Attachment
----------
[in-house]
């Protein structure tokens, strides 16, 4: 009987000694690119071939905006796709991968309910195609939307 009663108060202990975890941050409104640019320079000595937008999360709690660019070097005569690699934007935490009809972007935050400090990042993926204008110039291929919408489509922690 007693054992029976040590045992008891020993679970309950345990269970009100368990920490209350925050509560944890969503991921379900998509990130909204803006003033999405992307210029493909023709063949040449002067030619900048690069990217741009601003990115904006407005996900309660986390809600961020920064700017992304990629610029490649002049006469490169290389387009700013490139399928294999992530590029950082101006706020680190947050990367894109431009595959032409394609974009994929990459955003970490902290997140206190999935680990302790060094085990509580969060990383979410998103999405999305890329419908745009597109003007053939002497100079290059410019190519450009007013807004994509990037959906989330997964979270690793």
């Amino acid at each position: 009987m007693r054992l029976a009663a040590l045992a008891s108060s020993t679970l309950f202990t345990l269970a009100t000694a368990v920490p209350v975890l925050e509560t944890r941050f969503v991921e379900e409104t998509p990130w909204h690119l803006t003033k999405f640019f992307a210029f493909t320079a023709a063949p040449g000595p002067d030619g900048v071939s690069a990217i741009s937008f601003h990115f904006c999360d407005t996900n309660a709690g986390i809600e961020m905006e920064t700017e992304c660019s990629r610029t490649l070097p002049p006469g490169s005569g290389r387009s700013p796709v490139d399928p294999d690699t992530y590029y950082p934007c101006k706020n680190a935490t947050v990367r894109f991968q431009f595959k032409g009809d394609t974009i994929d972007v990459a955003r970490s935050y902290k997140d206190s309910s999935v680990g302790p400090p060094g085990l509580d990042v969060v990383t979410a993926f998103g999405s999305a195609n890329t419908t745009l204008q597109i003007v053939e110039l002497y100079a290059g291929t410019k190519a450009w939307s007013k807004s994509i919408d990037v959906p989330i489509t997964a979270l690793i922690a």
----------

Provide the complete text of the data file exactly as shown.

[in-house]
């Protein structure tokens, strides 16, 4: 009987000694690119071939905006796709991968309910195609939307 009663108060202990975890941050409104640019320079000595937008999360709690660019070097005569690699934007935490009809972007935050400090990042993926204008110039291929919408489509922690 007693054992029976040590045992008891020993679970309950345990269970009100368990920490209350925050509560944890969503991921379900998509990130909204803006003033999405992307210029493909023709063949040449002067030619900048690069990217741009601003990115904006407005996900309660986390809600961020920064700017992304990629610029490649002049006469490169290389387009700013490139399928294999992530590029950082101006706020680190947050990367894109431009595959032409394609974009994929990459955003970490902290997140206190999935680990302790060094085990509580969060990383979410998103999405999305890329419908745009597109003007053939002497100079290059410019190519450009007013807004994509990037959906989330997964979270690793």
């Amino acid at each position: 009987m007693r054992l029976a009663a040590l045992a008891s108060s020993t679970l309950f202990t345990l269970a009100t000694a368990v920490p209350v975890l925050e509560t944890r941050f969503v991921e379900e409104t998509p990130w909204h690119l803006t003033k999405f640019f992307a210029f493909t320079a023709a063949p040449g000595p002067d030619g900048v071939s690069a990217i741009s937008f601003h990115f904006c999360d407005t996900n309660a709690g986390i809600e961020m905006e920064t700017e992304c660019s990629r610029t490649l070097p002049p006469g490169s005569g290389r387009s700013p796709v490139d399928p294999d690699t992530y590029y950082p934007c101006k706020n680190a935490t947050v990367r894109f991968q431009f595959k032409g009809d394609t974009i994929d972007v990459a955003r970490s935050y902290k997140d206190s309910s999935v680990g302790p400090p060094g085990l509580d990042v969060v990383t979410a993926f998103g999405s999305a195609n890329t419908t745009l204008q597109i003007v053939e110039l002497y100079a290059g291929t410019k190519a450009w939307s007013k807004s994509i919408d990037v959906p989330i489509t997964a979270l690793i922690a």